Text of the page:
Change is the only constant.
This quote came over 2500 years ago with Greek philosopher Heraclitus of Ephesu, but the principle stays the same. Our workplaces are always changing. Whether it is new software, new employee, or new dress code, each change has impacts on employees and teams that last far longer than the initial change.
While most would agree that change is always happening, we don’t treat it like one. The idea of “Change Management”, operates like project management where there is a clear beginning and a clear end. However, we all know change doesn’t work like that. There can be multiple changes happening at one time that have varying impacts on different teams across organizations.
This is why the idea of “change Agility” came about. It a concept that promotes not just managing change, but creating a culture where change is easily excepted and can be navigated much quicker with smaller overall impacts on teams.
So what are the things you need to have a more Change Agile organization?
1. A Vision
How do you know how to get somewhere if you don’t know where you are going? Creating a vision for what and organization or team might look like and being completely transparent with that vision is the first step to being change agile. If you can’t easily articulate your vision, how can you expect people to follow you? Now you don’t have to have every part of the journey mapped out. Change doesn’t happen in a straight line, but like a bunch of zig-zags as your journey will have easy parts and harder ones. However, with a clear concise vision, you will be able to manage those zig-zags and still be moving in a forward direction.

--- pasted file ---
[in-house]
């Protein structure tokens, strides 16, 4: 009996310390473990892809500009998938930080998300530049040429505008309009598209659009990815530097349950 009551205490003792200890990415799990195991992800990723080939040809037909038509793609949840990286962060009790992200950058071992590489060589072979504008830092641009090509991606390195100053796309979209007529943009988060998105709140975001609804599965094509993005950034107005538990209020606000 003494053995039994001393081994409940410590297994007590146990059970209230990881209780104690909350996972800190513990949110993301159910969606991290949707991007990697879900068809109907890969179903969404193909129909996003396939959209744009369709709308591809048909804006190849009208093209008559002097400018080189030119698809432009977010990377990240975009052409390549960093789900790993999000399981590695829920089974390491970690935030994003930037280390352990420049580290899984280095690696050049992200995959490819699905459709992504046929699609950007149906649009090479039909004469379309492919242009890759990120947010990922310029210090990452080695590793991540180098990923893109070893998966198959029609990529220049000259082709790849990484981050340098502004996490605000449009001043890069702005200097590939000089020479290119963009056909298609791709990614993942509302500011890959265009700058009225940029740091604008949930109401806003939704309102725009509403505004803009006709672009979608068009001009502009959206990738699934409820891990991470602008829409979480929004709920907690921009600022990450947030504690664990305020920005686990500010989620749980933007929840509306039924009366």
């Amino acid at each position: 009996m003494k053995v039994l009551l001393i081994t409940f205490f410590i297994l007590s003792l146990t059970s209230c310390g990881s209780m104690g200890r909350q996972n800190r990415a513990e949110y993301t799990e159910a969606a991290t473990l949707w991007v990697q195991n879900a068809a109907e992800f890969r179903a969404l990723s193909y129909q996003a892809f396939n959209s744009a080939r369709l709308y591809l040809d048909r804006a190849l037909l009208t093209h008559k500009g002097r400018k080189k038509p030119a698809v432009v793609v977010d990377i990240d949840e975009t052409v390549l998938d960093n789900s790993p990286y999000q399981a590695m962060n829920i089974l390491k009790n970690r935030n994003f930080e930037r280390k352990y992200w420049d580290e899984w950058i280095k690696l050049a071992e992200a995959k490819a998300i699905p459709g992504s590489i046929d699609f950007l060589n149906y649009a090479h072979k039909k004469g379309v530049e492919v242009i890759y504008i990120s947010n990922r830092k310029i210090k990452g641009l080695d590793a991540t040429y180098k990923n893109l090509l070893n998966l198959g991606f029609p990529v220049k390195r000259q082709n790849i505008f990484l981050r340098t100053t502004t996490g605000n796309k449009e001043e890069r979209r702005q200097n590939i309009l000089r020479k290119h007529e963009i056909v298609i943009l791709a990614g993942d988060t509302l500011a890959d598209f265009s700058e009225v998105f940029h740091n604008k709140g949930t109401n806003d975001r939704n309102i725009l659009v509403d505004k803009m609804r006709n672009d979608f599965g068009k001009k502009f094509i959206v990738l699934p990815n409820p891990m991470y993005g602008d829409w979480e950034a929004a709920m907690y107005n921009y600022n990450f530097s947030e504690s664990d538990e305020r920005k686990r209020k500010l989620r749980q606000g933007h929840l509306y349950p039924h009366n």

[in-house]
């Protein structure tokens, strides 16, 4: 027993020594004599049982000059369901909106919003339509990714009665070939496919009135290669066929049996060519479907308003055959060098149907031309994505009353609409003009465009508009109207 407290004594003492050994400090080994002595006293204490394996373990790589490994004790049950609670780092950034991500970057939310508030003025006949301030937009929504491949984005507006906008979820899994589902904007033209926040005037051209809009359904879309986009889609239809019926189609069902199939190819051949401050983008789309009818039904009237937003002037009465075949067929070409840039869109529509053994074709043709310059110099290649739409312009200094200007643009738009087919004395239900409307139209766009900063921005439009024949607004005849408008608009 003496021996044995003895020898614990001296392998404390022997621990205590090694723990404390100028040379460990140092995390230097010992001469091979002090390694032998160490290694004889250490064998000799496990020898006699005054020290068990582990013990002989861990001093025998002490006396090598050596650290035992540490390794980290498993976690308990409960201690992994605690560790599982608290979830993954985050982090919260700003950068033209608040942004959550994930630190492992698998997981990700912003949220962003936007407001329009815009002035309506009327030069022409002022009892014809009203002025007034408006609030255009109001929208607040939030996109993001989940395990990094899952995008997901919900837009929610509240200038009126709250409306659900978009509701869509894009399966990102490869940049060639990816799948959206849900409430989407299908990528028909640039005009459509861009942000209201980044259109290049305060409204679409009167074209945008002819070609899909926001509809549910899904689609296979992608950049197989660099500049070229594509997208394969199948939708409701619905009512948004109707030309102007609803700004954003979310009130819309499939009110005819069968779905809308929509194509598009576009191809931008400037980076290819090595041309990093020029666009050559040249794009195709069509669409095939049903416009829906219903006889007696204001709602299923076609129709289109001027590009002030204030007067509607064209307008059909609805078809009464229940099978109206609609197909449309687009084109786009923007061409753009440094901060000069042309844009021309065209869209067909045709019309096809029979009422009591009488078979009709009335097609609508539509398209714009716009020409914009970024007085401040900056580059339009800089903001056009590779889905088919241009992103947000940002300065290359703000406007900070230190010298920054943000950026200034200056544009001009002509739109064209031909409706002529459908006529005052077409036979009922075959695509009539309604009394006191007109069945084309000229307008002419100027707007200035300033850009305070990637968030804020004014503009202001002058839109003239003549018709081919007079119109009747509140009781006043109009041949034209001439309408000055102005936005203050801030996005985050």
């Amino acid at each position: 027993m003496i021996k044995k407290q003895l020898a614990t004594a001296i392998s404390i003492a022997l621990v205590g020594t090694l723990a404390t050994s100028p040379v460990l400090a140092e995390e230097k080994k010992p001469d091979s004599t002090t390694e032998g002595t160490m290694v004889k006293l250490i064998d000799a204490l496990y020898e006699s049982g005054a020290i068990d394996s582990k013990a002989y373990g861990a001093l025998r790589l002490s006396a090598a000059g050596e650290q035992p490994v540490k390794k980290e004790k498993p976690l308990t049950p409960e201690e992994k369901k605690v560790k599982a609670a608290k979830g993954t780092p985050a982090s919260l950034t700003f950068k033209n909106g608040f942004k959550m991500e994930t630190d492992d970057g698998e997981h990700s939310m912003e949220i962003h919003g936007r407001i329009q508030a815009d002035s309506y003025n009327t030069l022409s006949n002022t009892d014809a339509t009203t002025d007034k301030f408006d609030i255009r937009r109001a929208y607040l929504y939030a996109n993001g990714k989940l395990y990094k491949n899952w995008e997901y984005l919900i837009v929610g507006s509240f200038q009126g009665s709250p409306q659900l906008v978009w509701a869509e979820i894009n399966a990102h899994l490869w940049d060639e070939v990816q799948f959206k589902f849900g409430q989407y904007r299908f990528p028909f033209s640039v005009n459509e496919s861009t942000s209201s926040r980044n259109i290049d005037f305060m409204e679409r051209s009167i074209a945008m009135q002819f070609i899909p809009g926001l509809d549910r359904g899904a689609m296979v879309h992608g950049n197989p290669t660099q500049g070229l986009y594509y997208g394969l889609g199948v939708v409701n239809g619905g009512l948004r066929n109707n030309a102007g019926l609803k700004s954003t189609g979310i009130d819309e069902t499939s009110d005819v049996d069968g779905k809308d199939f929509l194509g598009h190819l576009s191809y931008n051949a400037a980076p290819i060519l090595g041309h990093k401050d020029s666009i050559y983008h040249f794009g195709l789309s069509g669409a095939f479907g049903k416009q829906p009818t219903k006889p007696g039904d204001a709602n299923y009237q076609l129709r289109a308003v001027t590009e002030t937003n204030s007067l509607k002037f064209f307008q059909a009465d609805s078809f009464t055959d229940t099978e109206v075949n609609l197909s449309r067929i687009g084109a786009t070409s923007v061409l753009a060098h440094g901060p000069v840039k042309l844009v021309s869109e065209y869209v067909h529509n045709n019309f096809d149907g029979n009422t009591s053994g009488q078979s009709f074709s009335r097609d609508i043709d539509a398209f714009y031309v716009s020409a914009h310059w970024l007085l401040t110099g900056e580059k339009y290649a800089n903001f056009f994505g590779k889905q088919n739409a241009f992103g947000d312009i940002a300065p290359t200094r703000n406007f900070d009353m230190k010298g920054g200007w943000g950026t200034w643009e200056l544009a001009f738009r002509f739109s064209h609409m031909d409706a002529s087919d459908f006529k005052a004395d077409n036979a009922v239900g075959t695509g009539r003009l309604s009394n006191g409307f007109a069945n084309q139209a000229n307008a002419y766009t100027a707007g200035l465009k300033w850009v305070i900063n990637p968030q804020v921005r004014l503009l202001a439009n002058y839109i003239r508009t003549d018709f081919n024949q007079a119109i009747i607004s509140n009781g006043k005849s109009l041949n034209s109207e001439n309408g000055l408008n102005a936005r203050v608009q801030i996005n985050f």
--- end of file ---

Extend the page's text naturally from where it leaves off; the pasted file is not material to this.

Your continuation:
2. Involve others in the process
A big difference is between a change agile organization and all the others is the ability to involve more people in the change. Many decisions are made in board rooms full of VPs without a full understanding of how that change is going to impact everyone else. While it is important for leaders to be able to make changes quickly and represent their teams, it is also critical to make the team is involved. Even if that simply means asking one person, “Is there something that we aren’t thinking about?” Just that simple question can expose you to ideas you to things you didn’t know existed and make the team feel like they were involved with the change and that there thoughts and concerns were indeed considered.
Communication is definitely a buzz-word. All sorts of people talk about how you need to communicate more and more and more until the only thing you are doing is communicating. This idea is inherently flawed because there is only so much communicating that can be done. What I want you to focus on more is constant communication. Providing updates on a constant basis on the status of the project, things that were discussed, or ideas that were shared allow employees and team members to understand the process. Many leaders will say they communicate all the time, but really they might communicate 5 times in one week, then not mention the change again for a month. The amount of communication you are doing is less important than the consistency of communication.
Change agility is the future for organizations. Instead of viewing a change as a project with a beginning and end, we need to start creating cultures that are ready and willing to take the change head-on As leaders, it is our responsibility to make sure that happens by providing that clear vision, involving people in the process, and communication consistently throughout every process. Doing those things will allow changes to flow naturally and make them happen quicker and more effectively.